substantive was our Word of the Day on 05/14/2010. Hear the podcast!
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Origin and Etymology of substantive
Definition of substantive
- the substantive verb is the verb to be
- a substantive dyeing process
- a substantive phrase
- made substantive progress
- substantive law
- substantive discussions among world leaders
Examples of substantive in a Sentence
- "This was not a drive-by P.R. stunt, and I actually thought it might be," said Representative Zach Wamp, Republican of Tennessee. "It was a substantive, in-depth discussion with our conference, and he's very effective." —Jackie Calmes & Carl Hulse, New York Times, 27 Jan. 2009
- The first substantive issue that the Supreme Court considered in its Brown opinion was whether, as originally understood, the Fourteenth Amendment prohibited racial segregation in public schooling. The justices concluded that the historical record was inconclusive. —Randall Kennedy, New Republic, 5 & 12 July 2004
- The common critique of art's pleasures and entertainments—that they are trivial, devoid of substantive value, and degrading of art's genuine worth—rests on ignoring this diversity by making two false assumptions: first, that there is basically one kind of aesthetic pleasure in art's entertainment and, secondly, that this pleasure is always a shallow and trivial one, which distracts us from interest in art's real meaning and truth. —Richard Shusterman, Let's Entertain: Life's Guilty Pleasures, 2000
These changes are more symbolic than substantive.
No substantive changes were made to the document.
There is no substantive reason to change the law.
Recent Examples of substantive from the Web
Judge Samantha Schosberg-Feuer ruled three of the witnesses cited by Raja’s defense team could potentially provide more substantive information.
The conflict between Flake and Trump is more rhetorical than substantive.
But substantive talks on how to raise the debt ceiling have not yet begun, and the breakdown at the Mnuchin meeting on Tuesday suggests a vote on the measure could come down to the wire late next month.
The first substantive round of divorce talks in Brussels last week failed to produce a breakthrough, as the EU's chief negotiator, Michel Barnier, said Britain must clarify its positions in key areas.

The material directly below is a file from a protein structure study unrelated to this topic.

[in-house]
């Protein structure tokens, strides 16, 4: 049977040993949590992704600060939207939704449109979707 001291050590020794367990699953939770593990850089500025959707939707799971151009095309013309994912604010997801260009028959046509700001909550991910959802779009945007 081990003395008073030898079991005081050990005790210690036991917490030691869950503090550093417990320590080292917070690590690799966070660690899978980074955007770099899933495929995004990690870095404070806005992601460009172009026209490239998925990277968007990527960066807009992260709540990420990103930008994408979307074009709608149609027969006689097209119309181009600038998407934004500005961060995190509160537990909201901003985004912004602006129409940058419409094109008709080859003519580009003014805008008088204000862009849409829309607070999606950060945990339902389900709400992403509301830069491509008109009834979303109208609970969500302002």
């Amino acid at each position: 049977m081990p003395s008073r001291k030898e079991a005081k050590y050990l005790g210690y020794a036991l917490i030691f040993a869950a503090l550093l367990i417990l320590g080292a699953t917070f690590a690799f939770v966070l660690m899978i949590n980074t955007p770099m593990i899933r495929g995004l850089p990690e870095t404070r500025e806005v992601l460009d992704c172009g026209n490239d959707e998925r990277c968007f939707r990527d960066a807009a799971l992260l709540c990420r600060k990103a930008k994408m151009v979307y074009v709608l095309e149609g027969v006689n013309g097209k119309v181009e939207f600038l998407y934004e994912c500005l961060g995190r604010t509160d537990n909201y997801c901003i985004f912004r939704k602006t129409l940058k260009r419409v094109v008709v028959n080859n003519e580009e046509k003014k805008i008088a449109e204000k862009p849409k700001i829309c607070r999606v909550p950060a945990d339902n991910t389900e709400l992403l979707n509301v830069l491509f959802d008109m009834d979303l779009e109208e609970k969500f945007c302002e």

Even if the U.S. and Chinese governments fail to agree on more substantive trade terms, corporate chief executive officers from the two countries pledged to deepen their cooperation and joint investment efforts.
But the character’s most substantive stab at pop-culture rehab was a fan theory that first appeared on Reddit in October 2015, which quickly circulated around the web.
Yet another stirring, affirmative, substantive defense of what the bill will actually do.
Politics is not so innocent anymore: What was originally intended as a purely budgetary provision has evolved into a sneaky way of passing major pieces of substantive legislation.
These example sentences are selected automatically from various online news sources to reflect current usage of the word 'substantive.' Views expressed in the examples do not represent the opinion of Merriam-Webster or its editors. Send us feedback.
Did You Know?
Substantive was borrowed into Middle English from the Anglo-French adjective sustentif, meaning "having or expressing substance," and can be traced back to the Latin verb substare, which literally means "to stand under." Figuratively, the meaning of "substare" is best understood as "to stand firm" or "to hold out." Since the 14th century, we have used "substantive" to speak of that which is of enough "substance" to stand alone, or be independent. By the 19th century the word evolved related meanings, such as "enduring" and "essential." It also shares some senses with "substantial," such as "considerable in quantity."
Synonymsbiggish, good, goodly, handsome, healthy, largish, major, respectable, significant, sizable (or sizeable), substantial, considerable, tidy
Antonymsinconsequential, inconsiderable, insignificant, insubstantial, negligible, nominal
Related Wordsbig, bulky, hefty, hulking, outsize (also outsized), oversize (or oversized), voluminous; astronomical (also astronomic), bumper, colossal, elephantine, enormous, gigantic, great, herculean, huge, immense, jumbo, king-size (or king-sized), mammoth, massive, monstrous, monumental, prodigious, titanic, tremendous, whopping
Near Antonymsmeasly, minute, paltry, petty, picayune, picayunish, piddling, puny, trifling, trivial, unimportant; marginal, meager (or meagre), slight; little, small, tiny, undersized (also undersize); bitty, diminutive, miniature, pint-size (or pint-sized), pocket, pocket-size (also pocket-sized), pygmy, smallish
SUBSTANTIVE Defined for English Language Learners
Definition of substantive for English Language Learners
: important, real, or meaningful
: supported by facts or logic
legal Definition of substantive
- a substantive issue
- the substantive instructions to the jury
- was dismissed on procedural and substantive grounds
- a substantive statutory change
- a substantive rule of law
- the object of a RICO conspiracy is to violate a substantive RICO provision
- —United States v. Elliot, 571 F.2d 880 (1978)
Seen and Heard
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